“There were the Useful Presents: engulfing mufflers of the old coach days, and mittens made for giant sloth; zebra scarfs of a substance like silky gum that could be tug-o’-warred down to the galoshes; blinding tam-o’-shanters like patchwork tea cozies and bunny-suited busbies and balaclavas for victims of head-shrinking tribes; from aunts who always wore wool next to the skin there were mustached and rasping vests that made you wonder why the aunts had any skin left at all; and once I had a little crocheted nose bag from an aunt now, alas, no longer whinnying with us.”
“Go on to the Useless Presents.”
“Bags of moist and many-coloured jelly babies and a folded flag and a false nose and a tram-conductor’s cap and a machine that punched tickets and rang a bell; never a catapult; once, by mistake that no one could explain, a little hatchet … And troop of bright tin soldiers who, if they could not fight, could always run. And Snakes-and-Families and Happy Ladder. And Easy Hobbi-Games for Little Engineers, complete with instructions. Oh, easy for Leonardo!”
“And a packet of cigarettes: you put one in your mouth and you stood at the corner of the street and you waited for hours, in vain, for an old lady to scold you for smoking a cigarette, and then with a smirk you ate it.”
“Mistletoe hung from the gas brackets in all the front parlours; there was sherry and walnuts and bottled beer and crackers by the dessertspoons; and cats in their fur-abouts watched the fires; and the high-heaped fire spat, all ready for the chestnut and the mulling pokers”
Then I would be slap-dashing home, the gravy smell of the dinners of others, the bird smell, the brandy, the pudding and mince, coiling up to my nostril, when out of a snow-clogged side lane would come a boy the spit of myself, with a pink-tipped cigarette and the violet past of a black eye, cocky as a bullfinch, leering all to himself. I hated him on sight and sound, and would be about to put my dog whistle to my lips and blow him off the face of Christmas when suddenly he, with a violent wink, put his whistle to his lips and blew so stridently, so high, so exquisitely loud, that gobbling faces, their cheeks bulged with goose, would press against their tinseled windows, the whole length of the white echoing street.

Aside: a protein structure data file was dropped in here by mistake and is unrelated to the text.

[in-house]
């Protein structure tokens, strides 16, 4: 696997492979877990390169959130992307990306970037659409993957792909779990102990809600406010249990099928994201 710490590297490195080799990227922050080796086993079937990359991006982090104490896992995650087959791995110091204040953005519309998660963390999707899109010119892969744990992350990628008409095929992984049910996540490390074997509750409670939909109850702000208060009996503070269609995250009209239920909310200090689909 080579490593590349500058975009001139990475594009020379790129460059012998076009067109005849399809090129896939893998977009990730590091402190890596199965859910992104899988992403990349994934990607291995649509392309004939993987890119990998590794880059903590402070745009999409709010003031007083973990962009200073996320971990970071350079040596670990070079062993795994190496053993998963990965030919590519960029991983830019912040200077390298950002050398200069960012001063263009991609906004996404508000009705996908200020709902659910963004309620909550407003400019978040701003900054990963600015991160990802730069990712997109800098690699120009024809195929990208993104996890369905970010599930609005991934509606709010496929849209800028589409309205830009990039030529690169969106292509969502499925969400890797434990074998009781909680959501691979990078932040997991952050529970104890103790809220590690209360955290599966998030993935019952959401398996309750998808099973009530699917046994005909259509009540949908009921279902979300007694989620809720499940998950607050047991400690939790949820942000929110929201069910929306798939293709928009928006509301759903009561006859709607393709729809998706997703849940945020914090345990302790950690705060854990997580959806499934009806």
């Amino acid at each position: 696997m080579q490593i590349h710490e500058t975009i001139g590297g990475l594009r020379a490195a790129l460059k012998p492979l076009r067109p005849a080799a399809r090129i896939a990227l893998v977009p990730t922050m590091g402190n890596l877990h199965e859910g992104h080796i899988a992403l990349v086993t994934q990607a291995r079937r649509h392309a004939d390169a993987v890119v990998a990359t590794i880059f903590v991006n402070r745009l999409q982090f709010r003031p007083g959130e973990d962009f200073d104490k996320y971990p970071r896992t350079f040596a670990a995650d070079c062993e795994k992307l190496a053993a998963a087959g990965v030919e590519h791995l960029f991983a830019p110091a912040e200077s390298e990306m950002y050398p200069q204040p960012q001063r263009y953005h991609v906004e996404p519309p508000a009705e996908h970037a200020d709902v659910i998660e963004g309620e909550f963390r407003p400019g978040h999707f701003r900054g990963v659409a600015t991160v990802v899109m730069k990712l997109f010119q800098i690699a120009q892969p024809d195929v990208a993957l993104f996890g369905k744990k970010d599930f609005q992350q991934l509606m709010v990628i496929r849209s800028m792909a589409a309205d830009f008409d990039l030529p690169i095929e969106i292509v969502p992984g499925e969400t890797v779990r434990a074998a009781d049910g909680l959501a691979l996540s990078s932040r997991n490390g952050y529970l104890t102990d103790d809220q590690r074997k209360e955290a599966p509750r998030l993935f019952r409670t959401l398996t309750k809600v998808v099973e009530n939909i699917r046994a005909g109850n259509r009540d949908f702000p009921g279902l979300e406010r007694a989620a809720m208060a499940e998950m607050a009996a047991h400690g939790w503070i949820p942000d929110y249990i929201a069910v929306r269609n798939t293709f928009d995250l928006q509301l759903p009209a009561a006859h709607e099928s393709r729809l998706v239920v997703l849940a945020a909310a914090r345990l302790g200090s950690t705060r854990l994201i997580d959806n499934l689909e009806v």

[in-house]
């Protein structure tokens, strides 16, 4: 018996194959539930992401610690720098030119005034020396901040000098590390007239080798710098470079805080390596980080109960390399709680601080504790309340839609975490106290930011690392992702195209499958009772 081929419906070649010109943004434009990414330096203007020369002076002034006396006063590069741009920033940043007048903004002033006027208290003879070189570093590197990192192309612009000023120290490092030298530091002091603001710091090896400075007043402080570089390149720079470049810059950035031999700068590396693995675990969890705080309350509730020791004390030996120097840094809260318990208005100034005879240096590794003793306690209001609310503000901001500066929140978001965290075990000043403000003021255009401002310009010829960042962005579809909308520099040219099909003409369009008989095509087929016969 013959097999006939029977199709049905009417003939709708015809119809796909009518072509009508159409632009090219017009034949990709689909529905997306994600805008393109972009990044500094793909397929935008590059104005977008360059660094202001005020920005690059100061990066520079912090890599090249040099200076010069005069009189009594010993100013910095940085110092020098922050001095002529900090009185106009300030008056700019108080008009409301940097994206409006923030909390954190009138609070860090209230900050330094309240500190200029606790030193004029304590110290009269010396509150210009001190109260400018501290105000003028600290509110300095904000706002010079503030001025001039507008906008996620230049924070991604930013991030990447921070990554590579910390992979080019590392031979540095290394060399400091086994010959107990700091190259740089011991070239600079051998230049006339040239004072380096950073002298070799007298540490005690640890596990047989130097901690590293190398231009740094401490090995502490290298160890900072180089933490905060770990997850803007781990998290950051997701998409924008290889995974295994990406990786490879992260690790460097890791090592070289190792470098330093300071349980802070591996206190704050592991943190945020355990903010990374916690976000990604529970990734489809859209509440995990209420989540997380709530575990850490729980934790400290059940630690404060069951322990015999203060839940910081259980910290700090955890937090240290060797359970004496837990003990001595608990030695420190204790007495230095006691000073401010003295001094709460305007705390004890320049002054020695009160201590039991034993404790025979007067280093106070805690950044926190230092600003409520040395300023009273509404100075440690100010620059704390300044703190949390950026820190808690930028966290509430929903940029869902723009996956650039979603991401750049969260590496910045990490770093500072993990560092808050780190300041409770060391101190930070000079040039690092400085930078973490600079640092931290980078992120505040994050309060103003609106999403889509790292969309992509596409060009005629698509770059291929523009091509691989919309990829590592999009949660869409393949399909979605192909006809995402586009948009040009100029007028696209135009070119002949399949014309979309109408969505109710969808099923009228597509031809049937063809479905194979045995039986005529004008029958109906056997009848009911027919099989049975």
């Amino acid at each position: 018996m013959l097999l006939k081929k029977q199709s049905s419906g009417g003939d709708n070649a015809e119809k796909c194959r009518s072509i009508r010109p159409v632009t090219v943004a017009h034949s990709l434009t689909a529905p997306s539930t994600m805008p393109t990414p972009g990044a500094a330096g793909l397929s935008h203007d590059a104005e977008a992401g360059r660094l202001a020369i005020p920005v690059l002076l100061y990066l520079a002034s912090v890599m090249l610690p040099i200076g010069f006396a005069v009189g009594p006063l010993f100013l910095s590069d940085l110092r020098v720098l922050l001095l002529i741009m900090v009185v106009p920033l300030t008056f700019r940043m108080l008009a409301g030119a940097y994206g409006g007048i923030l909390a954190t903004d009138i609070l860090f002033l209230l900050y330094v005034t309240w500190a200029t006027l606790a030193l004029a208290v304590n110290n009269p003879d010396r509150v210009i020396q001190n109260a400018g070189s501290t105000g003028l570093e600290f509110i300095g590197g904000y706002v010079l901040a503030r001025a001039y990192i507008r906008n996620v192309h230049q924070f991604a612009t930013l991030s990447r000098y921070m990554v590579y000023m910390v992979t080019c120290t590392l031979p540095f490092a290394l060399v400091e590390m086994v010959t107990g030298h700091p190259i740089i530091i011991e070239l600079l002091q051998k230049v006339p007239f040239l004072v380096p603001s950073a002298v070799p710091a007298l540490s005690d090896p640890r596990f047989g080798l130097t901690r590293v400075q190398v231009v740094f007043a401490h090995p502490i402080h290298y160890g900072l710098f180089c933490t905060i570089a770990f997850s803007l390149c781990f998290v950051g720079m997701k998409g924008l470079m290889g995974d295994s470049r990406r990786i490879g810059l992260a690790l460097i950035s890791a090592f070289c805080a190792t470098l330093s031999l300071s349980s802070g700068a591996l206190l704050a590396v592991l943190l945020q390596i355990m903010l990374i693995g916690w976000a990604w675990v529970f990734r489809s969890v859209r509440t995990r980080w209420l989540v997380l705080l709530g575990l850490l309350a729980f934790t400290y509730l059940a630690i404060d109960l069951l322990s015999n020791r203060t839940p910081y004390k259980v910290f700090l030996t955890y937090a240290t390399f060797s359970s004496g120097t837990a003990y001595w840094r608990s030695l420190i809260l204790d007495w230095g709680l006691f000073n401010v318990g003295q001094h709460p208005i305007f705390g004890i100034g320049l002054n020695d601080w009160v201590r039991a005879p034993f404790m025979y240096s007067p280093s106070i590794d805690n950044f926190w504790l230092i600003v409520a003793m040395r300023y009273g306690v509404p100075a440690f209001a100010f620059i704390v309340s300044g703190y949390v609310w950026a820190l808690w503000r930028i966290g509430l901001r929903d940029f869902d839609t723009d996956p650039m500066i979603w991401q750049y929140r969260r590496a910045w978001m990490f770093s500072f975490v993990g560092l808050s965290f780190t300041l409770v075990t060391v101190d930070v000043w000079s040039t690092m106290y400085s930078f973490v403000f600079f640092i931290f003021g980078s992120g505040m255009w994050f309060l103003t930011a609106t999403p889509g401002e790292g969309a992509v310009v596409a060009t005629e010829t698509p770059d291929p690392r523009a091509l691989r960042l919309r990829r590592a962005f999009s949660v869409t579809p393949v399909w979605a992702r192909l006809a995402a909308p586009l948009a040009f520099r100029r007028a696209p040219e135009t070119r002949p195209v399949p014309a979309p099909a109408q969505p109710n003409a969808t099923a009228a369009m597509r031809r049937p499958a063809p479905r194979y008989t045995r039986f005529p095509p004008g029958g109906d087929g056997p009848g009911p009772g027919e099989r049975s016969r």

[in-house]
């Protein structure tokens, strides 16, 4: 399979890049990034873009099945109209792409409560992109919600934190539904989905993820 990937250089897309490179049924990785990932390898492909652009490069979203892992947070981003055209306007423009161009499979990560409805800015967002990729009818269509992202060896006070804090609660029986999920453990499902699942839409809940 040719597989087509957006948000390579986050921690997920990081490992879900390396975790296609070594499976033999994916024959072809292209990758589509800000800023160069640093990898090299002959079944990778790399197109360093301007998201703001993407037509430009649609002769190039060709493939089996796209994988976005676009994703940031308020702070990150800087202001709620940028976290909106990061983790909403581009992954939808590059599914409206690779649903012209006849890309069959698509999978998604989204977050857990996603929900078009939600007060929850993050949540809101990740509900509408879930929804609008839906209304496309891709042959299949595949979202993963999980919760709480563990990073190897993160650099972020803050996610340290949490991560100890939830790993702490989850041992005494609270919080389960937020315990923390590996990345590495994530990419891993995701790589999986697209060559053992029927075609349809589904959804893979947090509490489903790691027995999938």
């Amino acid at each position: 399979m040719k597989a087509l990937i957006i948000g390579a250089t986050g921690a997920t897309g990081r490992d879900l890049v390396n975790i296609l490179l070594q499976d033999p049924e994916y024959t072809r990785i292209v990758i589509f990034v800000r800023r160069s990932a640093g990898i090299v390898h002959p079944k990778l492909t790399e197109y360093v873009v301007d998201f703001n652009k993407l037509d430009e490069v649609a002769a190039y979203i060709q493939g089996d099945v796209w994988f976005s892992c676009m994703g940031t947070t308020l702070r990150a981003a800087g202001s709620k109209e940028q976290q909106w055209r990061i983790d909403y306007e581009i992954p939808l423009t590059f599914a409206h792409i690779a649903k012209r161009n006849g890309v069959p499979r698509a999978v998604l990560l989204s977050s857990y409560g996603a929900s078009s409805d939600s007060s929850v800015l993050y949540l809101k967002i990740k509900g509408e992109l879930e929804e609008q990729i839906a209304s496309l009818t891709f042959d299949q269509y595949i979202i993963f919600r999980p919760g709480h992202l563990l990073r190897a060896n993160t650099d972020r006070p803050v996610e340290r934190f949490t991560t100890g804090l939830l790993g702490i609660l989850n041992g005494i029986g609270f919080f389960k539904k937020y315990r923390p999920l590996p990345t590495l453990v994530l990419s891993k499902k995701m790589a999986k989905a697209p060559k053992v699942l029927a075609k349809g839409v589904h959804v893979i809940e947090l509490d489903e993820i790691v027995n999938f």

Aunt Hannah, who liked port, stood in the middle of the snowbound back yard, singing like a big-bosomed thrush.
Aunt Hannah laced her tea with rum, because it was only once a year.
In the rich and heavy afternoon, the Uncles breathing like dolphins and the snow descending, I would it among festoons and Chinese lanterns and nibble dates and try to make a model man-o’-war, following the Instructions for Little Engineers, and produce what might be mistaken for a sea-going tramcar.
Always on Christmas night there was music. An uncle played the fiddle, a cousin sang “Cherry Ripe,” and another uncle sang “Drake’s Drum.”
Looking through my bedroom window, out into the moonlight and the unending smoke-coloured snow, I could see the lights in the windows of all the other houses on our hill and hear the music rising from them up the long, steadily falling night. I turned the gas down, I got into bed. I said some words to the close and holy darkness, and then I slept.